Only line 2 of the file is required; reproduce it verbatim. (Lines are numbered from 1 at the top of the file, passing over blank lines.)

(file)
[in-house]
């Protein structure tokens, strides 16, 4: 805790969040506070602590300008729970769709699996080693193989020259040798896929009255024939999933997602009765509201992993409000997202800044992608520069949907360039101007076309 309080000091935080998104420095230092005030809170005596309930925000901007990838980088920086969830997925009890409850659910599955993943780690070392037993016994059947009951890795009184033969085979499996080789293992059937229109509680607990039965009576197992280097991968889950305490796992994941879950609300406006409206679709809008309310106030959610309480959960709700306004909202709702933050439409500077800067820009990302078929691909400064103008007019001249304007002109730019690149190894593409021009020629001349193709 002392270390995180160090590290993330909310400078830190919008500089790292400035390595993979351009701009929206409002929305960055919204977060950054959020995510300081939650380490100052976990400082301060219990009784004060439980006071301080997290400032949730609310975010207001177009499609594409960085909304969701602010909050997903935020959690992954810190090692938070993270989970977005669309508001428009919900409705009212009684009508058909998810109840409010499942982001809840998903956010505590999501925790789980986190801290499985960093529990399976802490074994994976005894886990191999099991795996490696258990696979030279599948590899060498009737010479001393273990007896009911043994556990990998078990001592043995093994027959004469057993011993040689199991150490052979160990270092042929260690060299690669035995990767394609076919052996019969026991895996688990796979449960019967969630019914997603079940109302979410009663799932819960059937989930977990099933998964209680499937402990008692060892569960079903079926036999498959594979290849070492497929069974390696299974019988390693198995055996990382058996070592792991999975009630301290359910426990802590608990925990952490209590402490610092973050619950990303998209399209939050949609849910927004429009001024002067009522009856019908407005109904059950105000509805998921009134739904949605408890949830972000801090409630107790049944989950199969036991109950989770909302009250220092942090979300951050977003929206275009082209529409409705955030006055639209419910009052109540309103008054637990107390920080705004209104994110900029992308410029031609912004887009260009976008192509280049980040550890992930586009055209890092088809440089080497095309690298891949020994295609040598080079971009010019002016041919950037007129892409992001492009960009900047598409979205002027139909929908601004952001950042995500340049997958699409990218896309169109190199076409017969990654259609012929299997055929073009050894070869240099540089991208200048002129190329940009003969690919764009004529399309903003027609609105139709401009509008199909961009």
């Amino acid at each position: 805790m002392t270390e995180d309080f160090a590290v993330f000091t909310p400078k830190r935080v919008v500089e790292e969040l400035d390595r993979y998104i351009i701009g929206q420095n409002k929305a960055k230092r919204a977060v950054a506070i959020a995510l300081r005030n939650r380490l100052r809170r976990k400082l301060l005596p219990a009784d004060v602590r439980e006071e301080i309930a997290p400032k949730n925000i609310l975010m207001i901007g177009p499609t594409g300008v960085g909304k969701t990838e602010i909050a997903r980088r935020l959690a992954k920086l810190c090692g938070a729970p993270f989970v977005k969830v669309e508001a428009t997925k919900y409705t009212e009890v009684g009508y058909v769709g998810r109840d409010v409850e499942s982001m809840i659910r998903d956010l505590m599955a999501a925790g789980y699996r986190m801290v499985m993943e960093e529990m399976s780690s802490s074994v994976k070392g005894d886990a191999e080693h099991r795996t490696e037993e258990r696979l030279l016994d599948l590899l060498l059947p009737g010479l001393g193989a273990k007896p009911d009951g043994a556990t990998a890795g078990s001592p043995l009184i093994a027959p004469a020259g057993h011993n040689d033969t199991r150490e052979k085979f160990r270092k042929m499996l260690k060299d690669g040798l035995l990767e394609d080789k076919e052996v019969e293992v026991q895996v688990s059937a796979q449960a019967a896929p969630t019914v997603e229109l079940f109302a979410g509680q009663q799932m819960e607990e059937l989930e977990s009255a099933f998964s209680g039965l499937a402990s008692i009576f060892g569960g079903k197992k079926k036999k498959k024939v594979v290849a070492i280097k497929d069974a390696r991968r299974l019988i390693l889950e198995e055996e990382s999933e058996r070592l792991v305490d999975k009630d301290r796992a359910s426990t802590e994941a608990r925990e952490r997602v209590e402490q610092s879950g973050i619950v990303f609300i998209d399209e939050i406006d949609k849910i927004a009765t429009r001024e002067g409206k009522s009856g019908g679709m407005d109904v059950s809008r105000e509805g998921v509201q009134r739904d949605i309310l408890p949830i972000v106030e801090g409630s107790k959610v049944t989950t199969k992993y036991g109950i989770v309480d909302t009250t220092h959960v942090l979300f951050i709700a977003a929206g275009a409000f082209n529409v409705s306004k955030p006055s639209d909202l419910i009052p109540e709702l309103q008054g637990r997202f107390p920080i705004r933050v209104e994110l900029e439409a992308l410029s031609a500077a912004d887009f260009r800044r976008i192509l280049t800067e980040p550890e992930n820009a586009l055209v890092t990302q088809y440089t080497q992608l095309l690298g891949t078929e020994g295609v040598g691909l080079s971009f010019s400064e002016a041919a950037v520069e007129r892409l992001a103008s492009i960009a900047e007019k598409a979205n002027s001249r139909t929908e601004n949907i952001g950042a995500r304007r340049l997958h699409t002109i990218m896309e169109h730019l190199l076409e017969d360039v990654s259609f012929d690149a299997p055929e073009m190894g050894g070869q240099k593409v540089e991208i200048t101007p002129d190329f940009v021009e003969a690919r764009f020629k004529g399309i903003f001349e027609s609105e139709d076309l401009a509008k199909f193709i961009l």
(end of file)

């Protein structure tokens, strides 16, 4: 805790969040506070602590300008729970769709699996080693193989020259040798896929009255024939999933997602009765509201992993409000997202800044992608520069949907360039101007076309 309080000091935080998104420095230092005030809170005596309930925000901007990838980088920086969830997925009890409850659910599955993943780690070392037993016994059947009951890795009184033969085979499996080789293992059937229109509680607990039965009576197992280097991968889950305490796992994941879950609300406006409206679709809008309310106030959610309480959960709700306004909202709702933050439409500077800067820009990302078929691909400064103008007019001249304007002109730019690149190894593409021009020629001349193709 002392270390995180160090590290993330909310400078830190919008500089790292400035390595993979351009701009929206409002929305960055919204977060950054959020995510300081939650380490100052976990400082301060219990009784004060439980006071301080997290400032949730609310975010207001177009499609594409960085909304969701602010909050997903935020959690992954810190090692938070993270989970977005669309508001428009919900409705009212009684009508058909998810109840409010499942982001809840998903956010505590999501925790789980986190801290499985960093529990399976802490074994994976005894886990191999099991795996490696258990696979030279599948590899060498009737010479001393273990007896009911043994556990990998078990001592043995093994027959004469057993011993040689199991150490052979160990270092042929260690060299690669035995990767394609076919052996019969026991895996688990796979449960019967969630019914997603079940109302979410009663799932819960059937989930977990099933998964209680499937402990008692060892569960079903079926036999498959594979290849070492497929069974390696299974019988390693198995055996990382058996070592792991999975009630301290359910426990802590608990925990952490209590402490610092973050619950990303998209399209939050949609849910927004429009001024002067009522009856019908407005109904059950105000509805998921009134739904949605408890949830972000801090409630107790049944989950199969036991109950989770909302009250220092942090979300951050977003929206275009082209529409409705955030006055639209419910009052109540309103008054637990107390920080705004209104994110900029992308410029031609912004887009260009976008192509280049980040550890992930586009055209890092088809440089080497095309690298891949020994295609040598080079971009010019002016041919950037007129892409992001492009960009900047598409979205002027139909929908601004952001950042995500340049997958699409990218896309169109190199076409017969990654259609012929299997055929073009050894070869240099540089991208200048002129190329940009003969690919764009004529399309903003027609609105139709401009509008199909961009």